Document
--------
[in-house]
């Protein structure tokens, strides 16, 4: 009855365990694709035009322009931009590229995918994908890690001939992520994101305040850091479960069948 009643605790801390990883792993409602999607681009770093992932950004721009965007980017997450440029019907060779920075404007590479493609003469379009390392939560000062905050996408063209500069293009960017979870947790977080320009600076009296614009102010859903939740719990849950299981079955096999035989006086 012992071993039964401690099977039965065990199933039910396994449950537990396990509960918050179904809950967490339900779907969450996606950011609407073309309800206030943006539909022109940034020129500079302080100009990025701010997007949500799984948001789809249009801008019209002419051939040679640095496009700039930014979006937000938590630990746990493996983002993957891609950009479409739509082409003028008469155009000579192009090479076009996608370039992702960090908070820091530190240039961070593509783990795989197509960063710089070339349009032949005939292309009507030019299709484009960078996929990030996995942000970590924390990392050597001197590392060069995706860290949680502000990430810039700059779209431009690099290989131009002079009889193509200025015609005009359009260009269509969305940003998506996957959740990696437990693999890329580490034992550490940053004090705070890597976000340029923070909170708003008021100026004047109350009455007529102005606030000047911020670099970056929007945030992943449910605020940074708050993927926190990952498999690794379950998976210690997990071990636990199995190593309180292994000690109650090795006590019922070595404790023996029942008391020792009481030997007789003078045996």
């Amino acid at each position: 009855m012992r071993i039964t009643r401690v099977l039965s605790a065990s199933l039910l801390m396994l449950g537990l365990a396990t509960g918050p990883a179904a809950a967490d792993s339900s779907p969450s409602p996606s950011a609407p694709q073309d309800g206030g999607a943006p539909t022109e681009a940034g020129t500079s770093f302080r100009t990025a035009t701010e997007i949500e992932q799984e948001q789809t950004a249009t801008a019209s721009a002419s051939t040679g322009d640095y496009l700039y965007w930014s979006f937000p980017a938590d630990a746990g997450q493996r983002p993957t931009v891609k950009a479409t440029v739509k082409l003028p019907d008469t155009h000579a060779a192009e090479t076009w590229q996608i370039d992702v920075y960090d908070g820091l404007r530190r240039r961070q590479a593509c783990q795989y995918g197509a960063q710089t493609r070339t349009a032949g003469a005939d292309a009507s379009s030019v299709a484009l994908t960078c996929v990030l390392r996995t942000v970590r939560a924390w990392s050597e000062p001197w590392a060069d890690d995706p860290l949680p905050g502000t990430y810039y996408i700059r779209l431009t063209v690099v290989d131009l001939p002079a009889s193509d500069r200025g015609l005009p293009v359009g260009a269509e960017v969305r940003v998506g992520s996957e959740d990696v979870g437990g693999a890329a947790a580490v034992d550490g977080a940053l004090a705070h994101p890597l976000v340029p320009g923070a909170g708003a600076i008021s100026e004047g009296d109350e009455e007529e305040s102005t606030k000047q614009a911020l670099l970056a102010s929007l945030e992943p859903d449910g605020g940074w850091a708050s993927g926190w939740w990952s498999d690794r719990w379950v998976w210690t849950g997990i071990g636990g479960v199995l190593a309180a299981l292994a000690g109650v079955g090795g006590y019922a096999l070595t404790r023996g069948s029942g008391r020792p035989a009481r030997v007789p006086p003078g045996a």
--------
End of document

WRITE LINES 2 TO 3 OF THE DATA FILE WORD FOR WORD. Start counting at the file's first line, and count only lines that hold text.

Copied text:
């Protein structure tokens, strides 16, 4: 009855365990694709035009322009931009590229995918994908890690001939992520994101305040850091479960069948 009643605790801390990883792993409602999607681009770093992932950004721009965007980017997450440029019907060779920075404007590479493609003469379009390392939560000062905050996408063209500069293009960017979870947790977080320009600076009296614009102010859903939740719990849950299981079955096999035989006086 012992071993039964401690099977039965065990199933039910396994449950537990396990509960918050179904809950967490339900779907969450996606950011609407073309309800206030943006539909022109940034020129500079302080100009990025701010997007949500799984948001789809249009801008019209002419051939040679640095496009700039930014979006937000938590630990746990493996983002993957891609950009479409739509082409003028008469155009000579192009090479076009996608370039992702960090908070820091530190240039961070593509783990795989197509960063710089070339349009032949005939292309009507030019299709484009960078996929990030996995942000970590924390990392050597001197590392060069995706860290949680502000990430810039700059779209431009690099290989131009002079009889193509200025015609005009359009260009269509969305940003998506996957959740990696437990693999890329580490034992550490940053004090705070890597976000340029923070909170708003008021100026004047109350009455007529102005606030000047911020670099970056929007945030992943449910605020940074708050993927926190990952498999690794379950998976210690997990071990636990199995190593309180292994000690109650090795006590019922070595404790023996029942008391020792009481030997007789003078045996």
């Amino acid at each position: 009855m012992r071993i039964t009643r401690v099977l039965s605790a065990s199933l039910l801390m396994l449950g537990l365990a396990t509960g918050p990883a179904a809950a967490d792993s339900s779907p969450s409602p996606s950011a609407p694709q073309d309800g206030g999607a943006p539909t022109e681009a940034g020129t500079s770093f302080r100009t990025a035009t701010e997007i949500e992932q799984e948001q789809t950004a249009t801008a019209s721009a002419s051939t040679g322009d640095y496009l700039y965007w930014s979006f937000p980017a938590d630990a746990g997450q493996r983002p993957t931009v891609k950009a479409t440029v739509k082409l003028p019907d008469t155009h000579a060779a192009e090479t076009w590229q996608i370039d992702v920075y960090d908070g820091l404007r530190r240039r961070q590479a593509c783990q795989y995918g197509a960063q710089t493609r070339t349009a032949g003469a005939d292309a009507s379009s030019v299709a484009l994908t960078c996929v990030l390392r996995t942000v970590r939560a924390w990392s050597e000062p001197w590392a060069d890690d995706p860290l949680p905050g502000t990430y810039y996408i700059r779209l431009t063209v690099v290989d131009l001939p002079a009889s193509d500069r200025g015609l005009p293009v359009g260009a269509e960017v969305r940003v998506g992520s996957e959740d990696v979870g437990g693999a890329a947790a580490v034992d550490g977080a940053l004090a705070h994101p890597l976000v340029p320009g923070a909170g708003a600076i008021s100026e004047g009296d109350e009455e007529e305040s102005t606030k000047q614009a911020l670099l970056a102010s929007l945030e992943p859903d449910g605020g940074w850091a708050s993927g926190w939740w990952s498999d690794r719990w379950v998976w210690t849950g997990i071990g636990g479960v199995l190593a309180a299981l292994a000690g109650v079955g090795g006590y019922a096999l070595t404790r023996g069948s029942g008391r020792p035989a009481r030997v007789p006086p003078g045996a």